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Elevation and Track Alignment

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  • Member since
    February, 2018
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Elevation and Track Alignment
Posted by BHandK on Thursday, February 08, 2018 9:49 AM

I'm back to building the Granite Gorge & Northern after a 5 year hiatus.  I'm also bedeviled by a problem I had the last time I was working on it.  That is that I'm unclear what to do about making the track from the top of a subroadbed incline (cookie cutter plywood) line up evenly with a level bridge.  I have a picture here is anybody has any suggestions on what I need to do to make this work.  TIA

track elevation alignment problem

 

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Posted by jjdamnit on Thursday, February 08, 2018 5:46 PM

Hello all,

As you are using cork roadbed I would suggest sanding the roadbed to provide a smooth transition.

Hope this helps.

"Uhh...I didn’t know it was 'impossible' I just made it work...sorry"

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Posted by SpaceMouse on Thursday, February 08, 2018 6:03 PM

BHandK
That is that I'm unclear what to do about making the track from the top of a subroadbed incline (cookie cutter plywood) line up evenly with a level bridge.

Actually I see two things causing your problem. 

The first is that the right side too high for your bridge. That part is probably obvious to you. 

The second thing is that you are going straight to the bridge at an angle. You need to provide a vertical transition or an easement. That is, you gradually change the slope of your track back to level.

What I do with bridges is to take the cookie cutter all the way across the bridge area and make sure it works. Then you can cut the plywood out and add your bridge. IF you do it this way, the bending of the plywood will naturally provide the easement.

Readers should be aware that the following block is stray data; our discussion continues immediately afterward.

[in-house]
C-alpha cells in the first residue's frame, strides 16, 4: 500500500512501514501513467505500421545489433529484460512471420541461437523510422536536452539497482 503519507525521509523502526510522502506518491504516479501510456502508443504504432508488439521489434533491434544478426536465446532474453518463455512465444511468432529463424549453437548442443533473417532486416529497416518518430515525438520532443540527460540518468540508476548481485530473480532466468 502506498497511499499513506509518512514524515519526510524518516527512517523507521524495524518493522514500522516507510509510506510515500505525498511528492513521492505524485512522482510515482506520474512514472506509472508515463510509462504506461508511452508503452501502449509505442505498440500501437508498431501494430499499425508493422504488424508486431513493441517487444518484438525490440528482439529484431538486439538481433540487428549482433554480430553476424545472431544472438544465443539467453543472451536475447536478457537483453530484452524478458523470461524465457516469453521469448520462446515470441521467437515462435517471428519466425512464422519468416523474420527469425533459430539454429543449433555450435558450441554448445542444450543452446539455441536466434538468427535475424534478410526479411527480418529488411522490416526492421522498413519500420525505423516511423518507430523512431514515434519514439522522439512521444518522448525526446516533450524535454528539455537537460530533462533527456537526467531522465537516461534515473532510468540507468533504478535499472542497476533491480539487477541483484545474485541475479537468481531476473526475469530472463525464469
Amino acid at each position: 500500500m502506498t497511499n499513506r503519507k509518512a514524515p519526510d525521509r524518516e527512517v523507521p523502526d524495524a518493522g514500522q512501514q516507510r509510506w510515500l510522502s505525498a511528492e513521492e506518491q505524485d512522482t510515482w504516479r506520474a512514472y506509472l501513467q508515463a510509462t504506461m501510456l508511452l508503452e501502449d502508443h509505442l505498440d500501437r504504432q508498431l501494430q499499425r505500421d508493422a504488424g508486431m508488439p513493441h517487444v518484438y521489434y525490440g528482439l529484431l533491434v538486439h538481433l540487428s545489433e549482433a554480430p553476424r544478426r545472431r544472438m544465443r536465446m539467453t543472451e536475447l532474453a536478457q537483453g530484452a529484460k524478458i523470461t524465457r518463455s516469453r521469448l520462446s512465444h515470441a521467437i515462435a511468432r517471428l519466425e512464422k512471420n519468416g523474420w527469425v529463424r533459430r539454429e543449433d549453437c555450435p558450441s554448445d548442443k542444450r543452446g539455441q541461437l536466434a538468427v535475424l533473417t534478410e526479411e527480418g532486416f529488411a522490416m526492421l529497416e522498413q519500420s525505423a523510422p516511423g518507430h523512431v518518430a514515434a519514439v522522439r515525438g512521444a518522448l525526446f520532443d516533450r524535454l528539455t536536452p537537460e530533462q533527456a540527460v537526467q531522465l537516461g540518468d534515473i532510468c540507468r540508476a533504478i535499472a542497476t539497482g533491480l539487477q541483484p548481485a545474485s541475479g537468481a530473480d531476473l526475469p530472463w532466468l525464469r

What I think you will find is that you need to start your grade farther away from the bridge.  

Chip

Building the Rock Ridge Railroad with the slowest construction crew west of the Pecos.

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Posted by BigDaddy on Thursday, February 08, 2018 6:32 PM

There are probably some optics going on, but it looks like the track, besides not having a flat transition, is going to be 3/4" too high by the time it reaches the bridge. 

Whatever grade it is; it needs to be reduced at least over your longest car length, before the bridge.  Otherwise you will be asking why your cars uncouple at the kink.

 

Henry

COB Potomac & Northern

By the Chesapeake Bay

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Posted by floridaflyer on Thursday, February 08, 2018 8:00 PM

You have to reduce the grade gradually leading up to the bridge and have the track level leading into the bridge. As Chip stated that means starting you reduction of grade well before the bridge. If is is a 2% grade then reducing the grade by say .5% per foot would mean that you would have to start at least 4 feet from the bridge. It may be possible to reduce it a bit more and shorten the start point but in any case the grade has to be reduced gently leading to the bridge. It is the same process as the gentle increase in grade that is necessary at the start of the grade.

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  • From: Bradford, Ontario